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Lower respiratory infections (LRIs) are the leading cause of death in children under the age of 5, despite the existence of vaccines against many of their aetiologies. Furthermore, more than half of these deaths occur in Africa. Geospatial models can provide highly detailed estimates of trends subnationally, at the level where implementation of health policies has the greatest impact. We used Bayesian geostatistical modelling to estimate LRI incidence, prevalence and mortality in children under 5 subnationally in Africa for 2000-2017, using surveys covering 1.46 million children and 9,215,000 cases of LRI. Our model reveals large within-country variation in both health burden and its change over time. While reductions in childhood morbidity and mortality due to LRI were estimated for almost every country, we expose a cluster of residual high risk across seven countries, which averages 5.5 LRI deaths per 1,000 children per year. The preventable nature of the vast majority of LRI deaths mandates focused health system efforts in specific locations with the highest burden.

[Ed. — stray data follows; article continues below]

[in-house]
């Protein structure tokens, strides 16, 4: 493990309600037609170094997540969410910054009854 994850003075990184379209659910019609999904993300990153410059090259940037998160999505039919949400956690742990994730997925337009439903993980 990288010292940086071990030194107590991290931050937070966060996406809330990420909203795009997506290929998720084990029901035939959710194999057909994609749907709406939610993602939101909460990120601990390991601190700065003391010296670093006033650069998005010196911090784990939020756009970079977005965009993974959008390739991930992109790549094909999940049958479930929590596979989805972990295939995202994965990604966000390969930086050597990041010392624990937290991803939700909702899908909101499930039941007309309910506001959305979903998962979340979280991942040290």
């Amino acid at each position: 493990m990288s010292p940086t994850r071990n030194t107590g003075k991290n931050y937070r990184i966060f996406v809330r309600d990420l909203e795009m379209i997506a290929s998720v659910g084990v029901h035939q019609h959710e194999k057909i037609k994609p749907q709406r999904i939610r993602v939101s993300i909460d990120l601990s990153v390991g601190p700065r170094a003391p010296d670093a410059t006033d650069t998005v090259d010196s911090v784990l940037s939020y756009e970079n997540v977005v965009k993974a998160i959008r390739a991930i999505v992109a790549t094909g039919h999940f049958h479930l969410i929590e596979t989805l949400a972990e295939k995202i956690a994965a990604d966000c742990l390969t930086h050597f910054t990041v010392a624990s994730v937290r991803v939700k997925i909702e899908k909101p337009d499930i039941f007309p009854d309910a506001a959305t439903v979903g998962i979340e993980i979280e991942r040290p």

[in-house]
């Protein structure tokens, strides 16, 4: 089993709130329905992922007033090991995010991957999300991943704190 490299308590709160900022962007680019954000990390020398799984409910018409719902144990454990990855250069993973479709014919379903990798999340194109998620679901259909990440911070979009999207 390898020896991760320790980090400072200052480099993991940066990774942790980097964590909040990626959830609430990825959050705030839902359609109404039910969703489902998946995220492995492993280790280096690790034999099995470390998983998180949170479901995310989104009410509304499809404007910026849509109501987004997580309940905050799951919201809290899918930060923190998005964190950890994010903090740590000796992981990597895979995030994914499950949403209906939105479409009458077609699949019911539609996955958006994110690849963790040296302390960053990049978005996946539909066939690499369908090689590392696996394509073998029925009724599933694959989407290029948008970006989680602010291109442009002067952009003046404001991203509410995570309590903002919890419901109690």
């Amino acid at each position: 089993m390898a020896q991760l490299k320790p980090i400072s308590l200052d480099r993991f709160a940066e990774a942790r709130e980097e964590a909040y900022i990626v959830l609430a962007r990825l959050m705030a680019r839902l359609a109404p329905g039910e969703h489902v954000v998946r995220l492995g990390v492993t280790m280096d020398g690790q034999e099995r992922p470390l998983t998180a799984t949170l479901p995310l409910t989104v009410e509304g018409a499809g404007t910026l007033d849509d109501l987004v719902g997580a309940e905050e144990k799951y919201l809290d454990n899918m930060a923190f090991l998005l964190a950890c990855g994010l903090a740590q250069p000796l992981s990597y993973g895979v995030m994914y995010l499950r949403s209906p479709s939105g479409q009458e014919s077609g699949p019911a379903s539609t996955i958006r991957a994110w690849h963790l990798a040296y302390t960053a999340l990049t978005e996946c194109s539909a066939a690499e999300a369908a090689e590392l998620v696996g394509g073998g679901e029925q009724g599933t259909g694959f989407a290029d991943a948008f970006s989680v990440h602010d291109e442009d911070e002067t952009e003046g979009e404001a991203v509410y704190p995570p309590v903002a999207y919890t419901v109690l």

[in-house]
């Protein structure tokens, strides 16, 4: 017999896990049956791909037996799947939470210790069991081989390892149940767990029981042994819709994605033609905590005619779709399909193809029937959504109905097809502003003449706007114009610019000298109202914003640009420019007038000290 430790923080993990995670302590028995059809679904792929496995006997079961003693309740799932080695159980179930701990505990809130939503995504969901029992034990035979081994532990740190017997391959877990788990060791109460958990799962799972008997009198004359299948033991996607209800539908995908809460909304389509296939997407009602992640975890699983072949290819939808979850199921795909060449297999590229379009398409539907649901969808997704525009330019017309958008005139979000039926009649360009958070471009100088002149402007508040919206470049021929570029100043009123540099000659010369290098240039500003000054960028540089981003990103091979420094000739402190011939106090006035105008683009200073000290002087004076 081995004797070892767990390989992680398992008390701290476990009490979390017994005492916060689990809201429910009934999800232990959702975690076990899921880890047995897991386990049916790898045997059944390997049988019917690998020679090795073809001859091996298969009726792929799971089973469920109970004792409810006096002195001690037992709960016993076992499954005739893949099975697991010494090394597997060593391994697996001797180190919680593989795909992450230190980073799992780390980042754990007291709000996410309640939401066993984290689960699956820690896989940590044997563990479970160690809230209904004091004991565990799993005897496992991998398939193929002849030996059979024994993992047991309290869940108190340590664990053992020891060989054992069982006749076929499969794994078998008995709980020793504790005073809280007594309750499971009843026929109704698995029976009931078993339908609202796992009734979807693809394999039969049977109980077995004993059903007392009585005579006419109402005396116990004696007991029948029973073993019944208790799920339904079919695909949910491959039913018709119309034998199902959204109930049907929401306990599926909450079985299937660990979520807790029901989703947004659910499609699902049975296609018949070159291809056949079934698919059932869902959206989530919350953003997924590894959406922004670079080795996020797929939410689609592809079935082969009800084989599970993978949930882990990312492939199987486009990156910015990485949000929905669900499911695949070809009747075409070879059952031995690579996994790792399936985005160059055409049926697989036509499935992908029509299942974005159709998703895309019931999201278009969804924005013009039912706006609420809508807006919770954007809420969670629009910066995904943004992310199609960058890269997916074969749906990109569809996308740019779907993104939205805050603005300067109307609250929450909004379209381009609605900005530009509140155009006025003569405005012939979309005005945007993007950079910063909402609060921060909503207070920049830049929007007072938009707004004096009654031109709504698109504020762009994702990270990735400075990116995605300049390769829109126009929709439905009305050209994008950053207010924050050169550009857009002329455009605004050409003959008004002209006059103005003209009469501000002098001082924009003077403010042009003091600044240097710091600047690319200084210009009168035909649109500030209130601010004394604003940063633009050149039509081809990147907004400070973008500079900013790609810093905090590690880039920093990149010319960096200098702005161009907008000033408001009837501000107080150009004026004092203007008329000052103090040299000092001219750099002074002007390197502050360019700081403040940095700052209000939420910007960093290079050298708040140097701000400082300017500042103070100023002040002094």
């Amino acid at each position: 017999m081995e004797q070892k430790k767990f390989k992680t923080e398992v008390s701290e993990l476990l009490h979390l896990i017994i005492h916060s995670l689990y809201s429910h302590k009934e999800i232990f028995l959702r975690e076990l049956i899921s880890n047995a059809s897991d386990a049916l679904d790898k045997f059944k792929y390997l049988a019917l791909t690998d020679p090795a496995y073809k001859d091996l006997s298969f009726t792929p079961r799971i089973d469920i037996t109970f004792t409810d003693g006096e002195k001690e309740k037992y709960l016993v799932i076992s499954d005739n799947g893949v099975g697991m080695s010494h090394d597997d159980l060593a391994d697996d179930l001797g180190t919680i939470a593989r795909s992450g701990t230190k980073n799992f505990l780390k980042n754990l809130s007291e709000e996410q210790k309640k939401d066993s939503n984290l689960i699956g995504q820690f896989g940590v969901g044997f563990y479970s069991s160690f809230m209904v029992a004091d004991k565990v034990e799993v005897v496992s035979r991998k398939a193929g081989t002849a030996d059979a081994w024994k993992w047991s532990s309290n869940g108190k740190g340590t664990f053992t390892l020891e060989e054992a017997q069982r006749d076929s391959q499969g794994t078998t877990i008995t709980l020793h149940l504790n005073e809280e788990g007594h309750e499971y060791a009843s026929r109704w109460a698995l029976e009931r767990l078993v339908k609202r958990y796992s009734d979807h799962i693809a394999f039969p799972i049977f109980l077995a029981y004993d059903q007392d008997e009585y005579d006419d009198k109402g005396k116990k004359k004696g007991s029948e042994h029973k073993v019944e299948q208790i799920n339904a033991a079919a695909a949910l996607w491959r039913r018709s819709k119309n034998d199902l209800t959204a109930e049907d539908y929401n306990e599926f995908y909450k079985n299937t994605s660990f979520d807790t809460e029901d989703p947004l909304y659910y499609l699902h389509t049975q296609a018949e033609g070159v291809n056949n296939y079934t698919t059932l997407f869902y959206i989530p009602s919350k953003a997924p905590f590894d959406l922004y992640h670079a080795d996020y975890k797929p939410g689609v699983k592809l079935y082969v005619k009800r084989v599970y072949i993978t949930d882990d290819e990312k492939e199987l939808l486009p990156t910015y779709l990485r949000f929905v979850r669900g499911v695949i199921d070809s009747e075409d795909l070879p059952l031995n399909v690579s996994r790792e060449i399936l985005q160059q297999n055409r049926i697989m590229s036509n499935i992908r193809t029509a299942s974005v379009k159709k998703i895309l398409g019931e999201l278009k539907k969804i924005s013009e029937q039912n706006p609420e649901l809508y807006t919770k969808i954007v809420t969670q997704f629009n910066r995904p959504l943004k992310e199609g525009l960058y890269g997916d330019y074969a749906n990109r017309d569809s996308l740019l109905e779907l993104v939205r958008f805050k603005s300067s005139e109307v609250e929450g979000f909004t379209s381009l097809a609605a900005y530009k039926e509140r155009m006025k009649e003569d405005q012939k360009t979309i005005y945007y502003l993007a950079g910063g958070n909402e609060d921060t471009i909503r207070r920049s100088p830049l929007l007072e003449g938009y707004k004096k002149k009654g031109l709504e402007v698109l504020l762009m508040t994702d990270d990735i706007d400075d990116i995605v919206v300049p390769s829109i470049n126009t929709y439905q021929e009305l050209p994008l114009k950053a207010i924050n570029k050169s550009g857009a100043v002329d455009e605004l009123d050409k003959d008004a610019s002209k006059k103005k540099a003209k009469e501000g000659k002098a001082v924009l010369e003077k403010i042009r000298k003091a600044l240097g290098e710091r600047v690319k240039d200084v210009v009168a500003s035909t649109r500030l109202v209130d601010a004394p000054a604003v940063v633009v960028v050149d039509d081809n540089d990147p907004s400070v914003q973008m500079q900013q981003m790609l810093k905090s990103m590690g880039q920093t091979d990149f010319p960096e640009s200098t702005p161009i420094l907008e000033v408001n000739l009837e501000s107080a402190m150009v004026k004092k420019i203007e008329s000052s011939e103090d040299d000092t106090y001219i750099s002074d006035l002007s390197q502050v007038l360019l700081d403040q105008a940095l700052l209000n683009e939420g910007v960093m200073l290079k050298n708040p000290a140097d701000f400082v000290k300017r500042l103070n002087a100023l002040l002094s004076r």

Original publication

DOI

10.1038/s41564-019-0562-y

Type

Journal article

Journal

Nature microbiology

Publication Date

30/09/2019

Addresses

Institute for Health Metrics and Evaluation, University of Washington, Seattle, WA, USA. bcreiner@uw.edu.